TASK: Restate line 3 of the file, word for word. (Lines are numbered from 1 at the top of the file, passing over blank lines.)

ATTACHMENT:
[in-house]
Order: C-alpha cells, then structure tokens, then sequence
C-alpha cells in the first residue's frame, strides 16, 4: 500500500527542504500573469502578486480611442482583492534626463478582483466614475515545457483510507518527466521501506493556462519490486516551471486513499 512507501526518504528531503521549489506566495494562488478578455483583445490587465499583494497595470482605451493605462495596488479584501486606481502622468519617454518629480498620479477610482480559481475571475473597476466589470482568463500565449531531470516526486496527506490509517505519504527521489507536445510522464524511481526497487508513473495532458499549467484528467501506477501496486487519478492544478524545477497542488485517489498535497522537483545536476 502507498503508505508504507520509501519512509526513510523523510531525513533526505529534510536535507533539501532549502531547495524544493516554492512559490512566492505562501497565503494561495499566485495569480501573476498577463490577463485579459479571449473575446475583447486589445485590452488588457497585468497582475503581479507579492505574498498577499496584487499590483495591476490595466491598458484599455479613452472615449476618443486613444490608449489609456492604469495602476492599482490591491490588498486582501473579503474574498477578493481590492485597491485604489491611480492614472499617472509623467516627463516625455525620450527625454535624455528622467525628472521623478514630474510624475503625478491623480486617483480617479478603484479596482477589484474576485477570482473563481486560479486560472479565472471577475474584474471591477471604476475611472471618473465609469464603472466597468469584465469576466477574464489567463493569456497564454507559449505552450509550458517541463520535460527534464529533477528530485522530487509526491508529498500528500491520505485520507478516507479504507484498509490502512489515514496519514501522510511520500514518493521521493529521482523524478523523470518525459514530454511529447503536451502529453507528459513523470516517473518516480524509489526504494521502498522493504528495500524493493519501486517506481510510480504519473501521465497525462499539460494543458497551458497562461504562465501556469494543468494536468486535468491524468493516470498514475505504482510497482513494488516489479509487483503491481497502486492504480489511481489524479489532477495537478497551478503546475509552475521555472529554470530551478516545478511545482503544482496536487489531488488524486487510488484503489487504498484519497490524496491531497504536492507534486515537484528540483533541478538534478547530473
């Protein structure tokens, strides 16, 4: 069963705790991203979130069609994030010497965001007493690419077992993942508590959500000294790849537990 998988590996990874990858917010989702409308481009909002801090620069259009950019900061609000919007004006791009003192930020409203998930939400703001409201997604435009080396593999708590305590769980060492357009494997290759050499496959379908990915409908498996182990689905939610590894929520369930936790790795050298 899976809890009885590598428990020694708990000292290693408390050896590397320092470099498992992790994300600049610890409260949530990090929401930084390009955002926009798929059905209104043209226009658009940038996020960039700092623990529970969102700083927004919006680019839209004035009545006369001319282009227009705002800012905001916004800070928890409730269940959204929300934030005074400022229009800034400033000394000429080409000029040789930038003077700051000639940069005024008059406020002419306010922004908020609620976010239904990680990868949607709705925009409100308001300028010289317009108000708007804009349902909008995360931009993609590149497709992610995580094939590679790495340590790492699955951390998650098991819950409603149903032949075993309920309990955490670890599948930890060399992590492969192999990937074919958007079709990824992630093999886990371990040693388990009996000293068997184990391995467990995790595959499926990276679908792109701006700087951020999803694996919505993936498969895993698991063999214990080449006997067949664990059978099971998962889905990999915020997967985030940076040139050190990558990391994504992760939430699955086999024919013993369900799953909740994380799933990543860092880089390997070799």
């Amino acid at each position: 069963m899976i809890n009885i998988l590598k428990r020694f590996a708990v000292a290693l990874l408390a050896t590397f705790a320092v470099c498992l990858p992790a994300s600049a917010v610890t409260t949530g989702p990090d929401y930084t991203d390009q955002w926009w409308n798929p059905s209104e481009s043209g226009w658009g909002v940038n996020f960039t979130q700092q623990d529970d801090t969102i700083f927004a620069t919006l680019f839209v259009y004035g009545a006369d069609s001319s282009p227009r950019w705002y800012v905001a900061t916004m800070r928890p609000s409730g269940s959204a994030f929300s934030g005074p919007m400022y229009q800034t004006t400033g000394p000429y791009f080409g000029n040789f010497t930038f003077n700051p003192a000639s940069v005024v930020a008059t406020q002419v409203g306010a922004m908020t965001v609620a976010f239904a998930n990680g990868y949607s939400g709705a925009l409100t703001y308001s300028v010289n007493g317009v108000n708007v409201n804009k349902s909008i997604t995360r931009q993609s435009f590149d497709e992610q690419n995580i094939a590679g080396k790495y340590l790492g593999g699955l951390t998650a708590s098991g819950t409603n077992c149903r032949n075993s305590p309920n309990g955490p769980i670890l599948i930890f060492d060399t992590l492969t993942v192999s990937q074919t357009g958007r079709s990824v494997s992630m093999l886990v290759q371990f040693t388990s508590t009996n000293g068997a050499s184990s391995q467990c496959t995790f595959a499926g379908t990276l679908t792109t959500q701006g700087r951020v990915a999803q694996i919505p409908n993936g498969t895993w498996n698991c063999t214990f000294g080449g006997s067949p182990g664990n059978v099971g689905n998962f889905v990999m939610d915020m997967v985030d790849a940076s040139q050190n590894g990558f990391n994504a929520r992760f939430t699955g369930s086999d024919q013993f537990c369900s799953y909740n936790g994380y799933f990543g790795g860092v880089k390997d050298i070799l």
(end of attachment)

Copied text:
C-alpha cells in the first residue's frame, strides 16, 4: 500500500527542504500573469502578486480611442482583492534626463478582483466614475515545457483510507518527466521501506493556462519490486516551471486513499 512507501526518504528531503521549489506566495494562488478578455483583445490587465499583494497595470482605451493605462495596488479584501486606481502622468519617454518629480498620479477610482480559481475571475473597476466589470482568463500565449531531470516526486496527506490509517505519504527521489507536445510522464524511481526497487508513473495532458499549467484528467501506477501496486487519478492544478524545477497542488485517489498535497522537483545536476 502507498503508505508504507520509501519512509526513510523523510531525513533526505529534510536535507533539501532549502531547495524544493516554492512559490512566492505562501497565503494561495499566485495569480501573476498577463490577463485579459479571449473575446475583447486589445485590452488588457497585468497582475503581479507579492505574498498577499496584487499590483495591476490595466491598458484599455479613452472615449476618443486613444490608449489609456492604469495602476492599482490591491490588498486582501473579503474574498477578493481590492485597491485604489491611480492614472499617472509623467516627463516625455525620450527625454535624455528622467525628472521623478514630474510624475503625478491623480486617483480617479478603484479596482477589484474576485477570482473563481486560479486560472479565472471577475474584474471591477471604476475611472471618473465609469464603472466597468469584465469576466477574464489567463493569456497564454507559449505552450509550458517541463520535460527534464529533477528530485522530487509526491508529498500528500491520505485520507478516507479504507484498509490502512489515514496519514501522510511520500514518493521521493529521482523524478523523470518525459514530454511529447503536451502529453507528459513523470516517473518516480524509489526504494521502498522493504528495500524493493519501486517506481510510480504519473501521465497525462499539460494543458497551458497562461504562465501556469494543468494536468486535468491524468493516470498514475505504482510497482513494488516489479509487483503491481497502486492504480489511481489524479489532477495537478497551478503546475509552475521555472529554470530551478516545478511545482503544482496536487489531488488524486487510488484503489487504498484519497490524496491531497504536492507534486515537484528540483533541478538534478547530473